Two weeks ago, I showed up at the office looking a bit like Ed Norton’s character in Fight Club. I had a nice scrape going diagonally across my forehead to the tip of my nose courtesy of the velcro on my sparring partner’s glove during a guillotine attempt. There were a few other scrapes and bruises adding to the whole "tough guy going to court" motif I had going on that day.
Now, for the past week and a half, I’ve been traveling on business in the Bay area. I’m finding it surprising how much I’ve been itching for a fight. Certainly, I’m not thinking of trolling dive bars and talking smack about someone’s mother but, I was working Google maps to find a place to get a ‘quick fix’. Fairtex – Mountain View is oh so tantalizingly close. If I only had a car.
I often find people have a hard time getting their heads around why someone who isn’t looking to go pro and seemingly no obvious psychological issues would be involved in Thai boxing and MMA. Going forward I’m going to suggest they read A Fighter’s Heart: One Man’s Journey Through the World of Fighting by Sam Sheridan. The synopsis on the book jacket describes how this "Harvard-educated" author moves through the world of Muay Thai, boxing, and MMA. Apparently, the implication from the marketing folks being that Harvard grads aren’t crazy and don’t need the money, so they must not be your typical thugs. Luckily, the author is much more humble about his education and talent. The early chapters describe his time training through heat and humidity for 8 hours a day at the original Fairtex camp in Thailand. So jealous. The book later becomes an philosophical exploration of the desire and drive to fight.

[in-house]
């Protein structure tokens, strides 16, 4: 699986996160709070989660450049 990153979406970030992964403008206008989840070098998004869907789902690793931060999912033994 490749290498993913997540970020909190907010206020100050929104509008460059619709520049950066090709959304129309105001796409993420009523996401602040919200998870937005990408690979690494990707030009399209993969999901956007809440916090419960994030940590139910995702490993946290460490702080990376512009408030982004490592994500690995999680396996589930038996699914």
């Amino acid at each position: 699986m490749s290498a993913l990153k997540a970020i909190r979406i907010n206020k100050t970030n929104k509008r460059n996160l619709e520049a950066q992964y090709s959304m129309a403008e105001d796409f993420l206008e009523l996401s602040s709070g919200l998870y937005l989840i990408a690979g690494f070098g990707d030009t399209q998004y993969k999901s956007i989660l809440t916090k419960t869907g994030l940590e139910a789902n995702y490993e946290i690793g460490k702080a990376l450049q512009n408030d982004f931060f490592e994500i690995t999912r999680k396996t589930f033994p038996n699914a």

It is unfortunate that the chapter in which Sheridan outlines the crux of his insights, "gameness", is also the chapter that describes (with too much affinity) his experience with the deplorable world of dog-fighting.To paraphrase, gameness is the willingness to push oneself and test the limits of their ability. It is the fighter who comes back strong after losing a few rounds. It is the marathon runner who keeps going after hitting the wall. While the concept can obviously be applied to any sport there is a unique aspect to combat where two opponents are actively engaged in taking away each others gameness through attrition. Moreover, because of the close proximity, if not intimacy, of the ring, fighters share greater respect for each other than in most other sports. Observe how many other sports end with opponents embracing. The camaraderie gained through this intense shared experience is genuine. So, the desire to fight is not born of a desire to destroy, but of a desire to live.
My issue with the number of pages Sheridan devotes to dog fighting is less one with animal cruelty but more one with spectators of sport who overly identify with "the man in the area". As T. Roosevelt put it, "The credit belongs to the man who is actually in the arena, whose face is marred by dust and sweat and blood, who strives valiantly,… so that his place shall never be with those cold and timid souls who knew neither victory nor defeat." There is little honor in fighting by proxy, whether through man or beast.